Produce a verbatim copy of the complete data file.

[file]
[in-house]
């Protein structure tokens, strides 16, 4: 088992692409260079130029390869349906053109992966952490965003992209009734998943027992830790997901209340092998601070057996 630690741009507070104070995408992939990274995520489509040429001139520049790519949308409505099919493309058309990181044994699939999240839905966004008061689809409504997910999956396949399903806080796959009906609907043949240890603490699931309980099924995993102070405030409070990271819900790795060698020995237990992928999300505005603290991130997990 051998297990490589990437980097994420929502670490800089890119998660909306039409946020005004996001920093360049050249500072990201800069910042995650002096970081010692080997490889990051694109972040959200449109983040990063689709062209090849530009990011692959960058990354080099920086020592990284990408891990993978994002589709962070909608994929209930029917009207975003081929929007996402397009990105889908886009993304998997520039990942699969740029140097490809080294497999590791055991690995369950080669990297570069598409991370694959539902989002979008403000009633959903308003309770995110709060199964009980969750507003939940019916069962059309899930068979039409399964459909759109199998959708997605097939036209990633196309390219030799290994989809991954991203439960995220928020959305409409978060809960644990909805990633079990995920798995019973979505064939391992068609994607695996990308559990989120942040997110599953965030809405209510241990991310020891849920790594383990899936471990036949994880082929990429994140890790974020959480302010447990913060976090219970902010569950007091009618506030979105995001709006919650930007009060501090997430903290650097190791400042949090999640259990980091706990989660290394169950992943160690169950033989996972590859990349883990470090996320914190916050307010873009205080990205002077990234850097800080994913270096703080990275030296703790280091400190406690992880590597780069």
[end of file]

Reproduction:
[in-house]
């Protein structure tokens, strides 16, 4: 088992692409260079130029390869349906053109992966952490965003992209009734998943027992830790997901209340092998601070057996 630690741009507070104070995408992939990274995520489509040429001139520049790519949308409505099919493309058309990181044994699939999240839905966004008061689809409504997910999956396949399903806080796959009906609907043949240890603490699931309980099924995993102070405030409070990271819900790795060698020995237990992928999300505005603290991130997990 051998297990490589990437980097994420929502670490800089890119998660909306039409946020005004996001920093360049050249500072990201800069910042995650002096970081010692080997490889990051694109972040959200449109983040990063689709062209090849530009990011692959960058990354080099920086020592990284990408891990993978994002589709962070909608994929209930029917009207975003081929929007996402397009990105889908886009993304998997520039990942699969740029140097490809080294497999590791055991690995369950080669990297570069598409991370694959539902989002979008403000009633959903308003309770995110709060199964009980969750507003939940019916069962059309899930068979039409399964459909759109199998959708997605097939036209990633196309390219030799290994989809991954991203439960995220928020959305409409978060809960644990909805990633079990995920798995019973979505064939391992068609994607695996990308559990989120942040997110599953965030809405209510241990991310020891849920790594383990899936471990036949994880082929990429994140890790974020959480302010447990913060976090219970902010569950007091009618506030979105995001709006919650930007009060501090997430903290650097190791400042949090999640259990980091706990989660290394169950992943160690169950033989996972590859990349883990470090996320914190916050307010873009205080990205002077990234850097800080994913270096703080990275030296703790280091400190406690992880590597780069």